Law School Can Expel Student With Past
To disclose or not to disclose? In a first-time meeting with the parents of a significant other, it is probably fine to disclose some things while selectively passing over others. It is certainly legal to do so. In the section of a law school application that asks you to disclose any previous legal troubles, it is probably best to go ahead and disclose everything. According to the United States Court of Appeals for the Tenth Circuit, if you don’t, a law school can legally expel you after admitting you.
In 2009, Robert Brown applied to the University of Kansas School of Law. After being waitlisted, he was granted admission and enrolled in August of that year. The problem is Brown (selectively?) forgot to disclose certain past legal issues. He failed to mention his three arrests for driving under the influence in the 1970s and 1980s. He also didn’t mention that he had been arrested three times and charged four times for domestic battery from 1994 to 1996. Oops.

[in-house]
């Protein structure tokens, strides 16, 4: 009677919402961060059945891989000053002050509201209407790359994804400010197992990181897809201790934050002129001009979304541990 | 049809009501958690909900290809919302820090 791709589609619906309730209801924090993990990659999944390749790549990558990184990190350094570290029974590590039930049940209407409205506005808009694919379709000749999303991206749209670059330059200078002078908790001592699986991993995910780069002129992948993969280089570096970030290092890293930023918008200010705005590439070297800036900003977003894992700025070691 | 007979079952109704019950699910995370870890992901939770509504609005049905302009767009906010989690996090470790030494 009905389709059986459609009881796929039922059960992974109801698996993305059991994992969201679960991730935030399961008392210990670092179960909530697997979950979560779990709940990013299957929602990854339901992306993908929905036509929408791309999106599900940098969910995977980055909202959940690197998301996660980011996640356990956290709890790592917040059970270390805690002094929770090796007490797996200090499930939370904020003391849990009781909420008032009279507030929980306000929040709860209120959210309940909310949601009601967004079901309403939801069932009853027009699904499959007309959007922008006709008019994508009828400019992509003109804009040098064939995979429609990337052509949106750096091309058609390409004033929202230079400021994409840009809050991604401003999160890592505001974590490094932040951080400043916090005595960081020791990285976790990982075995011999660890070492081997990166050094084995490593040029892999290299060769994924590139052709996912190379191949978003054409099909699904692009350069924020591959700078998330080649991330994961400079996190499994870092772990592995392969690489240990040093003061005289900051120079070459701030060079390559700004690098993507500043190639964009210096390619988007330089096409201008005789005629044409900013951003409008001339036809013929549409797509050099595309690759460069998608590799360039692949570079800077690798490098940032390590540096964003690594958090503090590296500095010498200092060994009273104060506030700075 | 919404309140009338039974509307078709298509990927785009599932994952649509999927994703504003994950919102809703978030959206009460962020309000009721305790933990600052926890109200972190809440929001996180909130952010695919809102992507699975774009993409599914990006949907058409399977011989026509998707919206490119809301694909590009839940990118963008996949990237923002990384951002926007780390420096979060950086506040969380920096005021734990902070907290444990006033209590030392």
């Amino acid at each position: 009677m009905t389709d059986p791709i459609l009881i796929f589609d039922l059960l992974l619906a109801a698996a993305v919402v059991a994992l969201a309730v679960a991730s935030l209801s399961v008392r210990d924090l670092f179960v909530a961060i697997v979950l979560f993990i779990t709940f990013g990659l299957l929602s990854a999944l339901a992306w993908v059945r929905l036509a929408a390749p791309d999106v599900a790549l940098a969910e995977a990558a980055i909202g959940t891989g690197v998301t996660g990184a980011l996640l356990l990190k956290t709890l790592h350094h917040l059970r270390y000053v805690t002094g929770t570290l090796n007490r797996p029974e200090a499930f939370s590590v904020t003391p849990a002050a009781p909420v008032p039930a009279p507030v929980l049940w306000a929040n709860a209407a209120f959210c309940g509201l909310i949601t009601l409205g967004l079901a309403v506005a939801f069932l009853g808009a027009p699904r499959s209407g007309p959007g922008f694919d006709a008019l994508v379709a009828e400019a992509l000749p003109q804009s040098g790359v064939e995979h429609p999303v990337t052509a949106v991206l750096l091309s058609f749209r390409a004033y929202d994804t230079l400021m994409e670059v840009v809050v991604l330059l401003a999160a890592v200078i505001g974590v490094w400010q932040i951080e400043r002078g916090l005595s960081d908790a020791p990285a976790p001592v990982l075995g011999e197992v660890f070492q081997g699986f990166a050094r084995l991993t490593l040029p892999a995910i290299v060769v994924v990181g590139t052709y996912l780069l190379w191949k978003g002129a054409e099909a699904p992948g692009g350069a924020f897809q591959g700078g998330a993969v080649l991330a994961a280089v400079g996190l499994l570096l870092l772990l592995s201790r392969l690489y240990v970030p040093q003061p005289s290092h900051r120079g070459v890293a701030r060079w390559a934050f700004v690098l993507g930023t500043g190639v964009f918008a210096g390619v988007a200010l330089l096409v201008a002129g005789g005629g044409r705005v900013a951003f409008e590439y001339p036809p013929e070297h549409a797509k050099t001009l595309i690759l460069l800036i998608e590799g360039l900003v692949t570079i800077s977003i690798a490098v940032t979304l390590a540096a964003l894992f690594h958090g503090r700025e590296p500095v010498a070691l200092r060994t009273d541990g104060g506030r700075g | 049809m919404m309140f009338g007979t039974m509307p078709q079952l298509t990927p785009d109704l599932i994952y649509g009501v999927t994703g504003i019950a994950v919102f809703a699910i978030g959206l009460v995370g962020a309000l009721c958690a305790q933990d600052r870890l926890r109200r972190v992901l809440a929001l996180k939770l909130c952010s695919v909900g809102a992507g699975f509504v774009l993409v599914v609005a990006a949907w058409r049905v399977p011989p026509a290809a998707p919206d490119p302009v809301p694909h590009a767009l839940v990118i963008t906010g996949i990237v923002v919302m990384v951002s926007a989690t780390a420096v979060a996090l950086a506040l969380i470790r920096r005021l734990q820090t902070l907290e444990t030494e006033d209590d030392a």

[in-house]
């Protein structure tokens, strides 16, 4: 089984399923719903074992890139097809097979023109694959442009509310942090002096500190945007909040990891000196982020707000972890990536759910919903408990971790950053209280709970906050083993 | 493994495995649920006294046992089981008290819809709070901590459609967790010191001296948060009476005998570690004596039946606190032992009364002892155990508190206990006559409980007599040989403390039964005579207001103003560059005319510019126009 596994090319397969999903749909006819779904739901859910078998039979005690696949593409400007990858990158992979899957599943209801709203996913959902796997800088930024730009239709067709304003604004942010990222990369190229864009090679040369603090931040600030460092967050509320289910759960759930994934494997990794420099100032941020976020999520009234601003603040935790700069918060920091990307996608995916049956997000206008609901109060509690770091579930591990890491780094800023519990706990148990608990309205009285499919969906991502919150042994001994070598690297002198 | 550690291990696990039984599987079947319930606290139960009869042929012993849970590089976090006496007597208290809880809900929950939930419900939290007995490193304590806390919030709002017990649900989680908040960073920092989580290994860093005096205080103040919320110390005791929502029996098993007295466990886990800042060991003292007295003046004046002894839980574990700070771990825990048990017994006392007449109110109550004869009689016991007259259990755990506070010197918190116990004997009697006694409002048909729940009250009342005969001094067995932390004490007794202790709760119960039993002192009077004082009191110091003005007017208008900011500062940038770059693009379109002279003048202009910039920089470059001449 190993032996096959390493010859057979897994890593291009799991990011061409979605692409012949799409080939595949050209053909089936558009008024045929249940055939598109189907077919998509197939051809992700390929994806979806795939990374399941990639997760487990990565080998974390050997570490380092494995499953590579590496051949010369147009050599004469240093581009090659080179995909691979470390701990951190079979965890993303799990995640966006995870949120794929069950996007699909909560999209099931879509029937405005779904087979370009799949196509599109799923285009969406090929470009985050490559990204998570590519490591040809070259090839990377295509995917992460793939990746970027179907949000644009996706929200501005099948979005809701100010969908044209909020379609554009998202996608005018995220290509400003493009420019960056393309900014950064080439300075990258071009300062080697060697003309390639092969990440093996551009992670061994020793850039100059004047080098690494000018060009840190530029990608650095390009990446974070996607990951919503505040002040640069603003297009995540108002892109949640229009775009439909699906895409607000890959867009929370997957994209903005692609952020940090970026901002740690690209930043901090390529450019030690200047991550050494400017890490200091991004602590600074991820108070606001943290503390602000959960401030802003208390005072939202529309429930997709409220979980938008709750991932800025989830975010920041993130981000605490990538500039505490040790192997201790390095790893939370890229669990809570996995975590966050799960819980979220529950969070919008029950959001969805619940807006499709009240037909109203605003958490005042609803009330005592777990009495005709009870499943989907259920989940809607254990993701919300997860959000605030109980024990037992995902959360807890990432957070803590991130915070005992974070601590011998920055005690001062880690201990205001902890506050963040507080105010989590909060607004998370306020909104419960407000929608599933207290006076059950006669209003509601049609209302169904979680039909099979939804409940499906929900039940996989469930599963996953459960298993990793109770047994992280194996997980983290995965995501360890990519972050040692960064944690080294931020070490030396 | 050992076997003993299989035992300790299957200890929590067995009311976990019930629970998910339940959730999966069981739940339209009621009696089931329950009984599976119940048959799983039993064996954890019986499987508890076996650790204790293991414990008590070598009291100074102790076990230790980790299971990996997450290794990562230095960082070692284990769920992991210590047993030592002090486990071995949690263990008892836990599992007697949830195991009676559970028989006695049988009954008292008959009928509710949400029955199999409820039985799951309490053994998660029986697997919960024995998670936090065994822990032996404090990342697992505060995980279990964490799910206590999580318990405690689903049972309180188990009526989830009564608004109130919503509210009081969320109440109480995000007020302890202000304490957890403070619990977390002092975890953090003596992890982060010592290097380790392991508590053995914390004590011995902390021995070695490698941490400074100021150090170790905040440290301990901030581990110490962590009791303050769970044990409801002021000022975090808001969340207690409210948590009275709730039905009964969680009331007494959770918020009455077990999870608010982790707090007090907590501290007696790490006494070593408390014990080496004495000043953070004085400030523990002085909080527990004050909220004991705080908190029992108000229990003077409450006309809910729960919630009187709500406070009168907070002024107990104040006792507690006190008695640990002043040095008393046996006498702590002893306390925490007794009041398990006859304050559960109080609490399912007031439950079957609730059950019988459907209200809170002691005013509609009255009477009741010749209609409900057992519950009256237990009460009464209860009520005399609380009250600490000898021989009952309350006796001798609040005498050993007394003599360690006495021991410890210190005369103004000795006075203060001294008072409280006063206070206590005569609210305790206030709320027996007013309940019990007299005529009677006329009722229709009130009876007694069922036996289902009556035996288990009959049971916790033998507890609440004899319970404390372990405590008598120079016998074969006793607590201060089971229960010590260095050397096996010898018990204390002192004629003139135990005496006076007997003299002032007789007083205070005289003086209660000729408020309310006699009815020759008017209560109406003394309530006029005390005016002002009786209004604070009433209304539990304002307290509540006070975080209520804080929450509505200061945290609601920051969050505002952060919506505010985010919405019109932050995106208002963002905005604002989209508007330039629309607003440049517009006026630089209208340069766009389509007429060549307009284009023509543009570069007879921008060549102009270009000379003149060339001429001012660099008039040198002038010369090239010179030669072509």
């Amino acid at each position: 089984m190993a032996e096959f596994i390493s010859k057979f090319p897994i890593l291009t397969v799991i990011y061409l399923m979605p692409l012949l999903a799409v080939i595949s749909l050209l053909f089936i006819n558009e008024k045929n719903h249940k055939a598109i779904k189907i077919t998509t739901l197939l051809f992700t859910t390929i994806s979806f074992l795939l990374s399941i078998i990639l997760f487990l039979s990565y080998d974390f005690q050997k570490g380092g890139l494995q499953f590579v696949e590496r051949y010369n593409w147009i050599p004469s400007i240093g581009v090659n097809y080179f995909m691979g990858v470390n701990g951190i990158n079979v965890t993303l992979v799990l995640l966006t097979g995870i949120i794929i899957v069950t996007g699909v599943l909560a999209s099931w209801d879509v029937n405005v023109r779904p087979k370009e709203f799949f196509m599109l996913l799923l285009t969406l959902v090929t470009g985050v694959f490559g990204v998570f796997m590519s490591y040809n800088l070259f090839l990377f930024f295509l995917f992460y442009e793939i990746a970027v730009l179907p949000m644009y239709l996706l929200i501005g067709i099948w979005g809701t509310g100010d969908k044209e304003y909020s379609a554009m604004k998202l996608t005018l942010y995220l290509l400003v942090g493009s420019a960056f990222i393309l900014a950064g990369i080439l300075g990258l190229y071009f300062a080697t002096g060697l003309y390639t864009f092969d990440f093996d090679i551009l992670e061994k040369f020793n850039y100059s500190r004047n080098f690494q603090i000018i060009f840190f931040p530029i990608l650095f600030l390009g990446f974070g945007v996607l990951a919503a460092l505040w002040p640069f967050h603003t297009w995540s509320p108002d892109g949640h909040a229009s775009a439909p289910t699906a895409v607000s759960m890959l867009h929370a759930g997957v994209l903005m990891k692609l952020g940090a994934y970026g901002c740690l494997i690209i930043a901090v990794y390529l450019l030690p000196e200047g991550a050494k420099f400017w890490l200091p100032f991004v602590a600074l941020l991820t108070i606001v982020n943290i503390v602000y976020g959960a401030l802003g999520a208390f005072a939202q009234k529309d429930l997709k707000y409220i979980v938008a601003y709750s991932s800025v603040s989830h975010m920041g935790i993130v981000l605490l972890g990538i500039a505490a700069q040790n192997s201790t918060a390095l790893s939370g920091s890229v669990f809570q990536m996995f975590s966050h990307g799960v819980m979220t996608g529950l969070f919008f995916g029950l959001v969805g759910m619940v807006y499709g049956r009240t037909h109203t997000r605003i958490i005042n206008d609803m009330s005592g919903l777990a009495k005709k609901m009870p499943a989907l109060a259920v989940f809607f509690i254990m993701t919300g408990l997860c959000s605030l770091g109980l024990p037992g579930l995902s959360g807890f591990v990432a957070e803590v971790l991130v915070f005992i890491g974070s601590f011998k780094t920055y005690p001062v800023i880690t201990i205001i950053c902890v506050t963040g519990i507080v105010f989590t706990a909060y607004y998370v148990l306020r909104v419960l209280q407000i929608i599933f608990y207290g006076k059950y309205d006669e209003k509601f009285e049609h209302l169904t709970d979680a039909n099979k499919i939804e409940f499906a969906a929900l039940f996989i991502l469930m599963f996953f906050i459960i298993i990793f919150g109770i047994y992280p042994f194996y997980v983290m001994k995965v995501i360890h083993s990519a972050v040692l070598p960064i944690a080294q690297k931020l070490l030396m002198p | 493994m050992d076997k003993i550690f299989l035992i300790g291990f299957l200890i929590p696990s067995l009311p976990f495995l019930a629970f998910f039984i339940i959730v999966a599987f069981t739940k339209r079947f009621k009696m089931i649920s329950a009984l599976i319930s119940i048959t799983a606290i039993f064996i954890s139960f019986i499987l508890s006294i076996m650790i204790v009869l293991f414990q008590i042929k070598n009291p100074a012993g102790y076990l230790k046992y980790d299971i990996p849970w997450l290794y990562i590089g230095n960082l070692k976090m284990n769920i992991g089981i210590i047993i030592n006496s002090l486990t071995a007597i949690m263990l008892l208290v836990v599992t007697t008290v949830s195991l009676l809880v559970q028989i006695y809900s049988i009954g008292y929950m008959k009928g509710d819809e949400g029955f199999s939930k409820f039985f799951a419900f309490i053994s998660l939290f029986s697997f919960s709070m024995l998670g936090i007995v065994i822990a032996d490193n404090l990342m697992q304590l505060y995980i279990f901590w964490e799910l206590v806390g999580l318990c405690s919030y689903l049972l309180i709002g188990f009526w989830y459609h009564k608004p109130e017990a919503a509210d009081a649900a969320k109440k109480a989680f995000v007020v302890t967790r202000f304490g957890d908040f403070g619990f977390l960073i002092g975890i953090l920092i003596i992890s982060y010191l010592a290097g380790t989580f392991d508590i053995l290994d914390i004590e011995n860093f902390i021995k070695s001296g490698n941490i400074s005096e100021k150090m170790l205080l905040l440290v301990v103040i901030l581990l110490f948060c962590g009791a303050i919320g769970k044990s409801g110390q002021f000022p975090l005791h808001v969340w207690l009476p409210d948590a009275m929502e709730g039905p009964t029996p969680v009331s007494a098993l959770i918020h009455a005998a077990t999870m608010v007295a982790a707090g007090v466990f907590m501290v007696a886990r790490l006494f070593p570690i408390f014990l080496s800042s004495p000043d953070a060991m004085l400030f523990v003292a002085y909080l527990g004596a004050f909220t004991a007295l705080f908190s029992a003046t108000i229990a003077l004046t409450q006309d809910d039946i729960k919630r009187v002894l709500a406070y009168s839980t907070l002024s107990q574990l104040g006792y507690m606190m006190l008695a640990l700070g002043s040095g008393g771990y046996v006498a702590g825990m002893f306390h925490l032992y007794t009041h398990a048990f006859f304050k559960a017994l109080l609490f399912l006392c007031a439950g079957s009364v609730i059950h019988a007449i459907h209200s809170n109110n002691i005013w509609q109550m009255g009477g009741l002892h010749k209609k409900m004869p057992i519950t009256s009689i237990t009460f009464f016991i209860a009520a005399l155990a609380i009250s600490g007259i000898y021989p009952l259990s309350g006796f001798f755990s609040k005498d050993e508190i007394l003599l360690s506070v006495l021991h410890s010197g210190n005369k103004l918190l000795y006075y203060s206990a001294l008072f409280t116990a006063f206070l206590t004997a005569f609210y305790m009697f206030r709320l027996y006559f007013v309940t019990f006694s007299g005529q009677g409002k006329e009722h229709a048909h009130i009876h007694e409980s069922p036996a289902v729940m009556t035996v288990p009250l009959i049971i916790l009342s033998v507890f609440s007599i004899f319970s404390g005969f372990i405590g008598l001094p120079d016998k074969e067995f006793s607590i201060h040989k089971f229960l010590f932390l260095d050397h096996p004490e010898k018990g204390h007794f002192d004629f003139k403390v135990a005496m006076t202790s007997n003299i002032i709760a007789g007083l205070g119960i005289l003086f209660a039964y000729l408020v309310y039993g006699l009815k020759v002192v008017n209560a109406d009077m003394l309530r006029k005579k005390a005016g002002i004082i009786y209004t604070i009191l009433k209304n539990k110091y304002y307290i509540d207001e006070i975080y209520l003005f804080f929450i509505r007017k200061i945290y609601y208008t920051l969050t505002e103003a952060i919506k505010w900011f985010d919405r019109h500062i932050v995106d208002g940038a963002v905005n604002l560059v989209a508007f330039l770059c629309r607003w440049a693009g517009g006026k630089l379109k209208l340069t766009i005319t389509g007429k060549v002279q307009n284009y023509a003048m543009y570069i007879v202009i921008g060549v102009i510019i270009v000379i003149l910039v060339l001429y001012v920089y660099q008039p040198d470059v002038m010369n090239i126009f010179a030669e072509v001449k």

Brown concluded that since they were misdemeanors and happened so long ago, they didn’t need to be disclosed on the application. Then he heard an assistant dean and others speak of how gaining admittance to practice law is could be problematic if previous legal issues were not disclosed. In response, Brown told Kansas law officials of his previous transgressions.
The admissions committee determined they would have rejected him if they had known of his previous arrests. In addition to the expulsion, they charged him with academic misconduct. A three-judge panel dismissed the academic misconduct charges, In 2010 Brown attempted to sue the university and two law school deans. On Tuesday of this week, the Tenth Circuit court affirmed their dismissal of Brown’s lawsuit against the university and the deans.
Lesson to all aspiring lawyers: Your past will be held against you in being admitted to the bar. So if you aren’t sure about past transgressions, be upfront about them.
Source: The National Law Journal
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